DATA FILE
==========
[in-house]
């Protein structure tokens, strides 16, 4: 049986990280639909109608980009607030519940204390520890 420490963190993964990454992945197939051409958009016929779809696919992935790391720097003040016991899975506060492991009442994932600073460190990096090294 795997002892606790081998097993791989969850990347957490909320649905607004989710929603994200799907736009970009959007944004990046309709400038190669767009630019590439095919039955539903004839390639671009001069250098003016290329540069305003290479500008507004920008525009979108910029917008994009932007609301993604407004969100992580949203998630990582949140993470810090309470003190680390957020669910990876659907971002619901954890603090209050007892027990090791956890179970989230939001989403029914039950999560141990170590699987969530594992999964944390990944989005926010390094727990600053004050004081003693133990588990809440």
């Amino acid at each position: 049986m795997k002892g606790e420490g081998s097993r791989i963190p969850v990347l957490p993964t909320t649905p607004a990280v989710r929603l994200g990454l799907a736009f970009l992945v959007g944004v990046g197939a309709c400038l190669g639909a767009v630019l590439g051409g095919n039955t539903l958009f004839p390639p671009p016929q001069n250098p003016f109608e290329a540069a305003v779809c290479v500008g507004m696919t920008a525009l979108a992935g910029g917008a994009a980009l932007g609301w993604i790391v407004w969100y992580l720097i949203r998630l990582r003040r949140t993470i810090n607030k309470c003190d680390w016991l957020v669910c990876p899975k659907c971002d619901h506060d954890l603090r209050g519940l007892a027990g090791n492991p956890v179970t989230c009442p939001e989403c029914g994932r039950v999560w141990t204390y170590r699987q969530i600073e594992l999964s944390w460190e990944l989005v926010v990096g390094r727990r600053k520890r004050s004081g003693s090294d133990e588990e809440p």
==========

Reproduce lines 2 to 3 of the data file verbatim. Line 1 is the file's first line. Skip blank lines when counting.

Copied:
């Protein structure tokens, strides 16, 4: 049986990280639909109608980009607030519940204390520890 420490963190993964990454992945197939051409958009016929779809696919992935790391720097003040016991899975506060492991009442994932600073460190990096090294 795997002892606790081998097993791989969850990347957490909320649905607004989710929603994200799907736009970009959007944004990046309709400038190669767009630019590439095919039955539903004839390639671009001069250098003016290329540069305003290479500008507004920008525009979108910029917008994009932007609301993604407004969100992580949203998630990582949140993470810090309470003190680390957020669910990876659907971002619901954890603090209050007892027990090791956890179970989230939001989403029914039950999560141990170590699987969530594992999964944390990944989005926010390094727990600053004050004081003693133990588990809440």
């Amino acid at each position: 049986m795997k002892g606790e420490g081998s097993r791989i963190p969850v990347l957490p993964t909320t649905p607004a990280v989710r929603l994200g990454l799907a736009f970009l992945v959007g944004v990046g197939a309709c400038l190669g639909a767009v630019l590439g051409g095919n039955t539903l958009f004839p390639p671009p016929q001069n250098p003016f109608e290329a540069a305003v779809c290479v500008g507004m696919t920008a525009l979108a992935g910029g917008a994009a980009l932007g609301w993604i790391v407004w969100y992580l720097i949203r998630l990582r003040r949140t993470i810090n607030k309470c003190d680390w016991l957020v669910c990876p899975k659907c971002d619901h506060d954890l603090r209050g519940l007892a027990g090791n492991p956890v179970t989230c009442p939001e989403c029914g994932r039950v999560w141990t204390y170590r699987q969530i600073e594992l999964s944390w460190e990944l989005v926010v990096g390094r727990r600053k520890r004050s004081g003693s090294d133990e588990e809440p």